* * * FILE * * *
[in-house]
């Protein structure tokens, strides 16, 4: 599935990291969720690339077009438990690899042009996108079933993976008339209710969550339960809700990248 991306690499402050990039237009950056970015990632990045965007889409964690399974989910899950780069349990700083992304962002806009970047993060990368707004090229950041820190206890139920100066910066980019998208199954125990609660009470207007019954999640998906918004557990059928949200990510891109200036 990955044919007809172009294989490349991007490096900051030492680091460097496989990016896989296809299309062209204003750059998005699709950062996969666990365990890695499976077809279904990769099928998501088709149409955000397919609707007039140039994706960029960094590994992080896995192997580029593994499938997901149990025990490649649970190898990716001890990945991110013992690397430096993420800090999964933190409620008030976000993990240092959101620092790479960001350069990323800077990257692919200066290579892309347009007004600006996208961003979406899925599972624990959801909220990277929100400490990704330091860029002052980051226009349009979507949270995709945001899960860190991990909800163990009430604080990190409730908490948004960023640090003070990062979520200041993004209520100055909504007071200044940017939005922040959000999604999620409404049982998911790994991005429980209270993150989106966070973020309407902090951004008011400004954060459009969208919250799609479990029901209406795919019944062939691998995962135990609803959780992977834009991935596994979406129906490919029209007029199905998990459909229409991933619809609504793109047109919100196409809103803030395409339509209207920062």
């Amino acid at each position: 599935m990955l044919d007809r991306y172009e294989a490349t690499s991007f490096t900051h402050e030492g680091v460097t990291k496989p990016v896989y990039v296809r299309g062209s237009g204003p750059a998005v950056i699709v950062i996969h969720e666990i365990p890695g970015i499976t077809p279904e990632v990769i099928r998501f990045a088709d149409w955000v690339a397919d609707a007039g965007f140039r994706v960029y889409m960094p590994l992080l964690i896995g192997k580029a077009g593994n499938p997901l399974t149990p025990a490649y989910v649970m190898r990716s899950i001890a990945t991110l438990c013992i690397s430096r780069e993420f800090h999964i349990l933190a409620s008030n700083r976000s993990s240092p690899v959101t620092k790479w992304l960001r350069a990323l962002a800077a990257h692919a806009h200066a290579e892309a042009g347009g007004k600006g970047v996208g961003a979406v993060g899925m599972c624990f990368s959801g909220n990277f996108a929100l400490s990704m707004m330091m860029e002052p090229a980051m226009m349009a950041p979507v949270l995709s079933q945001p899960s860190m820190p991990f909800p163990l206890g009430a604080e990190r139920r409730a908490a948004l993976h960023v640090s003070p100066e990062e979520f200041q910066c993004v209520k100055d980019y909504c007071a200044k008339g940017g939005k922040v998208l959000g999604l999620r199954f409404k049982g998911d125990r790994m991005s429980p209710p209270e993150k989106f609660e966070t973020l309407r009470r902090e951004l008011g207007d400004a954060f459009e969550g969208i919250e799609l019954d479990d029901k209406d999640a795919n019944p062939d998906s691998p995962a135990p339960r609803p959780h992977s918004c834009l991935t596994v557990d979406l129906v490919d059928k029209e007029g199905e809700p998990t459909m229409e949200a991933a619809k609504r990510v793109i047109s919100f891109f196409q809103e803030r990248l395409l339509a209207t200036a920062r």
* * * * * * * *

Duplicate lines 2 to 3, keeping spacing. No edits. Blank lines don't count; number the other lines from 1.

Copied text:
């Protein structure tokens, strides 16, 4: 599935990291969720690339077009438990690899042009996108079933993976008339209710969550339960809700990248 991306690499402050990039237009950056970015990632990045965007889409964690399974989910899950780069349990700083992304962002806009970047993060990368707004090229950041820190206890139920100066910066980019998208199954125990609660009470207007019954999640998906918004557990059928949200990510891109200036 990955044919007809172009294989490349991007490096900051030492680091460097496989990016896989296809299309062209204003750059998005699709950062996969666990365990890695499976077809279904990769099928998501088709149409955000397919609707007039140039994706960029960094590994992080896995192997580029593994499938997901149990025990490649649970190898990716001890990945991110013992690397430096993420800090999964933190409620008030976000993990240092959101620092790479960001350069990323800077990257692919200066290579892309347009007004600006996208961003979406899925599972624990959801909220990277929100400490990704330091860029002052980051226009349009979507949270995709945001899960860190991990909800163990009430604080990190409730908490948004960023640090003070990062979520200041993004209520100055909504007071200044940017939005922040959000999604999620409404049982998911790994991005429980209270993150989106966070973020309407902090951004008011400004954060459009969208919250799609479990029901209406795919019944062939691998995962135990609803959780992977834009991935596994979406129906490919029209007029199905998990459909229409991933619809609504793109047109919100196409809103803030395409339509209207920062």
């Amino acid at each position: 599935m990955l044919d007809r991306y172009e294989a490349t690499s991007f490096t900051h402050e030492g680091v460097t990291k496989p990016v896989y990039v296809r299309g062209s237009g204003p750059a998005v950056i699709v950062i996969h969720e666990i365990p890695g970015i499976t077809p279904e990632v990769i099928r998501f990045a088709d149409w955000v690339a397919d609707a007039g965007f140039r994706v960029y889409m960094p590994l992080l964690i896995g192997k580029a077009g593994n499938p997901l399974t149990p025990a490649y989910v649970m190898r990716s899950i001890a990945t991110l438990c013992i690397s430096r780069e993420f800090h999964i349990l933190a409620s008030n700083r976000s993990s240092p690899v959101t620092k790479w992304l960001r350069a990323l962002a800077a990257h692919a806009h200066a290579e892309a042009g347009g007004k600006g970047v996208g961003a979406v993060g899925m599972c624990f990368s959801g909220n990277f996108a929100l400490s990704m707004m330091m860029e002052p090229a980051m226009m349009a950041p979507v949270l995709s079933q945001p899960s860190m820190p991990f909800p163990l206890g009430a604080e990190r139920r409730a908490a948004l993976h960023v640090s003070p100066e990062e979520f200041q910066c993004v209520k100055d980019y909504c007071a200044k008339g940017g939005k922040v998208l959000g999604l999620r199954f409404k049982g998911d125990r790994m991005s429980p209710p209270e993150k989106f609660e966070t973020l309407r009470r902090e951004l008011g207007d400004a954060f459009e969550g969208i919250e799609l019954d479990d029901k209406d999640a795919n019944p062939d998906s691998p995962a135990p339960r609803p959780h992977s918004c834009l991935t596994v557990d979406l129906v490919d059928k029209e007029g199905e809700p998990t459909m229409e949200a991933a619809k609504r990510v793109i047109s919100f891109f196409q809103e803030r990248l395409l339509a209207t200036a920062r």